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Bluegills

Bluegills can be found in small lakes and streams around West Virginia.

Ask anyone who hunts and fishes and they will tell you someone opened the door for them to become a sportsman or sportswoman.

They may not mention that person or group of people as their mentor, or teacher, but that is how it’s most likely to have happened. Someone had to teach us how to track, hunt, tie a line to a hook and filet a bluegill.

Someone had to unlock the mysteries of the outdoor pursuits for them to begin their journey in the outdoors.

For me, my start began down the path by listening to the best storyteller I have ever known — my grandfather. Every summer of my youth, my brother and I spent a week at our grandparents’ home.

As a retired couple, having two adolescent boys full of energy raring to go and ready to run must have been a chore for them.

But, looking back, my grandfather always had a plan for surviving the week — to get us boys outside of the house as much as possible.

His go-to when his rowdy grandkids needed fresh air and space to stretch their legs was pond fishing for bluegill.

“Bluegill are abundant in small lakes around West Virginia and summer is a great time for anglers and their families to get out and catch one of these popular game fish,” said David Wellman, a fisheries biologist for the WVDNR.

Bluegill spawn in late spring and early summer and can be found in shallow waters when temperatures exceed 70 degrees.

Wellman said spawning bluegill are easy to spot, which makes them ideal targets for families, kids and new anglers.

“We look at bluegill as a gateway fish species because they are abundant, they like to bite and are easy to catch,” he said.

The good thing about bluegill fishing, Wellman says, is that it’s easy to pick up.

“You don’t need elaborate equipment to go out and catch a bluegill,” he said. “In fact, a cane pole with a bobber and a small hook with a worm will do.”

When baiting a hook, Wellman said anglers targeting bluegill should only use a piece of a nightcrawler or use smaller bait, such as mealworms and waxworms.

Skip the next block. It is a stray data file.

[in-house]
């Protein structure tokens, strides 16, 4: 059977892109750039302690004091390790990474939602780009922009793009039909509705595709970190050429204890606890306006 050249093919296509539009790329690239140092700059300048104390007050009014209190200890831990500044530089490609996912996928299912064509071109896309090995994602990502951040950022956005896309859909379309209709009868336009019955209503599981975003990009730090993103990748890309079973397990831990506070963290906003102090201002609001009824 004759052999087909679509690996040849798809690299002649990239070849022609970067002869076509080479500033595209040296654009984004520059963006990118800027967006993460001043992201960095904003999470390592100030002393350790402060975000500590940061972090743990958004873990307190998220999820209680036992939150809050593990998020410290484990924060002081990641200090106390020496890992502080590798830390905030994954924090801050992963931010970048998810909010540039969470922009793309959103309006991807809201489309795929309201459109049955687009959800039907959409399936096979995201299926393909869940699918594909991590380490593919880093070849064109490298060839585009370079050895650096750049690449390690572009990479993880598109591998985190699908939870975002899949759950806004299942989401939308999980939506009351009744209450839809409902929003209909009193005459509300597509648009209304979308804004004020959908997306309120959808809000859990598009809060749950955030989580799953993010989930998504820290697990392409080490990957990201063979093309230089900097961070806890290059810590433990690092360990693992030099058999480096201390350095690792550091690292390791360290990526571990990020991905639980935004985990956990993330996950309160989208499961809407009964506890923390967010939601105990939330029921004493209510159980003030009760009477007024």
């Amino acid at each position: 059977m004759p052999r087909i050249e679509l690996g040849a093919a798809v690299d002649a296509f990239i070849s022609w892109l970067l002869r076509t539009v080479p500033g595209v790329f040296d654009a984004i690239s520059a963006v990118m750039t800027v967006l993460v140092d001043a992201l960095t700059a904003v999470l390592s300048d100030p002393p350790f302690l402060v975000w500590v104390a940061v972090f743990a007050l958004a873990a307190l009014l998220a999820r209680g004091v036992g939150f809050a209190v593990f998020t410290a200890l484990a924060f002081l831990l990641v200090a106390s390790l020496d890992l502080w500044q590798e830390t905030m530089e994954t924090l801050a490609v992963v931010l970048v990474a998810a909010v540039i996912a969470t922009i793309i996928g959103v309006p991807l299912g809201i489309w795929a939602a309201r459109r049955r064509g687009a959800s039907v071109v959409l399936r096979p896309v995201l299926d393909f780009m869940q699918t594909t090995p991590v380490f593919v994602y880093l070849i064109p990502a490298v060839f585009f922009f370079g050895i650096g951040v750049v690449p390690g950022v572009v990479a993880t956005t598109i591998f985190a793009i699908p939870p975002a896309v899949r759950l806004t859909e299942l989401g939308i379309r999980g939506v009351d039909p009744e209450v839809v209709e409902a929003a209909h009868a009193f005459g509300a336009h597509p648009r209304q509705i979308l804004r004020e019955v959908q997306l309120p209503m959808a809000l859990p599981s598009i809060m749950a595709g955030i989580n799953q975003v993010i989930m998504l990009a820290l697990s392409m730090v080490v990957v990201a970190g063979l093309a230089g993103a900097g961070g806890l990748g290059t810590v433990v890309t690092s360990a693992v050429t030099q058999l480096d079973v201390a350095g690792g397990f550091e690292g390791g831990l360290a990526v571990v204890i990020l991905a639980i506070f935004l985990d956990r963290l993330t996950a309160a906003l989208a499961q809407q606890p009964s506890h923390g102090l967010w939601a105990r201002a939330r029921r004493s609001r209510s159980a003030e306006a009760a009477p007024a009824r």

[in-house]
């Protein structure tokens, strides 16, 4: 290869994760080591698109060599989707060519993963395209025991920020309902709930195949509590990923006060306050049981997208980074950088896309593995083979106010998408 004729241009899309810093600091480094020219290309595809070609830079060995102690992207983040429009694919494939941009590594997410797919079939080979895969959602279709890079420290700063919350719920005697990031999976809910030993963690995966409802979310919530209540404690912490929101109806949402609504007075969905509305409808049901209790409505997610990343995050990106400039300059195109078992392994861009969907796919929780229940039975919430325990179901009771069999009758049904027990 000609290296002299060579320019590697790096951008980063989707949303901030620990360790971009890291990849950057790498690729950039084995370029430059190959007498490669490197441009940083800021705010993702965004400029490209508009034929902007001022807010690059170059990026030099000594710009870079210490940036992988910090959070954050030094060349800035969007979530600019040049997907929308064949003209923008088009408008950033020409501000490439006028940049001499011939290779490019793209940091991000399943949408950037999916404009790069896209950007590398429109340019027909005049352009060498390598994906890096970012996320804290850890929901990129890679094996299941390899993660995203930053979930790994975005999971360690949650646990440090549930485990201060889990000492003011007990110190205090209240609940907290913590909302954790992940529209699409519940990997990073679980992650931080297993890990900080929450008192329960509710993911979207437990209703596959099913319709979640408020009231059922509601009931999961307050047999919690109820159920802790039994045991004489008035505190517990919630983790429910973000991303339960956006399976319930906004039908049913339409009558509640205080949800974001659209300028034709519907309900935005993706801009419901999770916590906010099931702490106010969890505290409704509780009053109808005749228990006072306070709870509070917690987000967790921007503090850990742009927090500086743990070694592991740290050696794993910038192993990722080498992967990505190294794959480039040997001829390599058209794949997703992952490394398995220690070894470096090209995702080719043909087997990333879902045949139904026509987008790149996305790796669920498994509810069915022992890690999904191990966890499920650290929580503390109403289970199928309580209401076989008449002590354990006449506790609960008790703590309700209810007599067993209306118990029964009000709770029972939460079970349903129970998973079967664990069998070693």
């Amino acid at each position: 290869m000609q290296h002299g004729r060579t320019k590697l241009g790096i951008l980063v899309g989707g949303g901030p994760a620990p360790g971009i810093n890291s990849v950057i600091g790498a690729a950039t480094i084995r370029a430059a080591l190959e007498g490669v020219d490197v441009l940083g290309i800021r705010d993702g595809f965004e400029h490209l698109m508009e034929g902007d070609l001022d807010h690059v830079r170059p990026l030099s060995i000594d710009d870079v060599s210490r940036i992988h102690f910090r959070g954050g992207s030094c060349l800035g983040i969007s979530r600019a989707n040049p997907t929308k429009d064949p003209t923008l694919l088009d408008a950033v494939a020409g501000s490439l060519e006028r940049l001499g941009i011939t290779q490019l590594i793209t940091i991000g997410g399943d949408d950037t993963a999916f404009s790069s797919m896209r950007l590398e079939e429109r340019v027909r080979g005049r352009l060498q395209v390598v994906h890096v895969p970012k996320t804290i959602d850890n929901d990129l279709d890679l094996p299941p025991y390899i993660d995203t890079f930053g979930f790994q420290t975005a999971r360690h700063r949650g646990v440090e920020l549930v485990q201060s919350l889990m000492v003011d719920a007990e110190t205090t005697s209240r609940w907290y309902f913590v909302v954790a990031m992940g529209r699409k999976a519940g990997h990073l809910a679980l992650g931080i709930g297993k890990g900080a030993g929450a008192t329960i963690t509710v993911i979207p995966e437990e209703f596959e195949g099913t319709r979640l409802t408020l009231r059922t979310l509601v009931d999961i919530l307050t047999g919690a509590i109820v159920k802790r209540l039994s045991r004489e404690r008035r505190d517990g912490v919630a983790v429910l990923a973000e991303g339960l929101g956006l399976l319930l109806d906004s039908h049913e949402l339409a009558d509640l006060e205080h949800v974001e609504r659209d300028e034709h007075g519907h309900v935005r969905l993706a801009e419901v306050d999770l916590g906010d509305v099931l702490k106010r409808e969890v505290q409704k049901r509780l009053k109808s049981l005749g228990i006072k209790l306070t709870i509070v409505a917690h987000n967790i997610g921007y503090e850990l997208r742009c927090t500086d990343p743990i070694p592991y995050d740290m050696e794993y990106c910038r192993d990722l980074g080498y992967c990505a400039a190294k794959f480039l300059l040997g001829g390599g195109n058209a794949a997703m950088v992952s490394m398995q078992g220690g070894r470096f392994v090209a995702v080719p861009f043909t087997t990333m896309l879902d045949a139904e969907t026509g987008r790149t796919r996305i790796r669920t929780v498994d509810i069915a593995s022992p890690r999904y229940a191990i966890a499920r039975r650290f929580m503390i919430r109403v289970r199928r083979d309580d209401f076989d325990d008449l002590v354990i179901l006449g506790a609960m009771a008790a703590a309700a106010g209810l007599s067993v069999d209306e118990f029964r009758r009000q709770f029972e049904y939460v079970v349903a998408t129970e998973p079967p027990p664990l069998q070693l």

Bluegill also eat minnows, crayfish and other insects.

When fishing for bluegill or other sunfish, anglers should use a small hook, such as a size 6.

A pair of needle-nosed pliers or a pair of hemostats are also recommended for retrieving hooks from a bluegill’s small mouth.

“Bluegill are not picky eaters, so you have several options for bait,” he said.

As for fishing techniques, Wellman said anglers should use one with which they are comfortable. Popular techniques include bobber fishing and bottom fishing.

Bluegill fishing regulations

In 2021, the WVDNR instituted a statewide 30-fish daily creel and 60-fish possession limit for sunfish in aggregate, along with several other game fish. For more information, anglers should consult the 2021 West Virginia Fishing Regulations. All anglers 15 and older are required to purchase a West Virginia fishing license, which is available online at WVfish.com and at license retailers around the state.

If you get a chance, take a kid fishing this summer. Who knows, the simple little afternoon of catching bluegills in a farm pond might just strike a lifelong love of all things outdoors. It certainly worked for me.

Chris Ellis is a veteran of the outdoors industry. His book “Hunting, Fishing and Family from The Hills of West Virginia” is available at www.wvbookco.com. Contact him at chris@elliscom.net.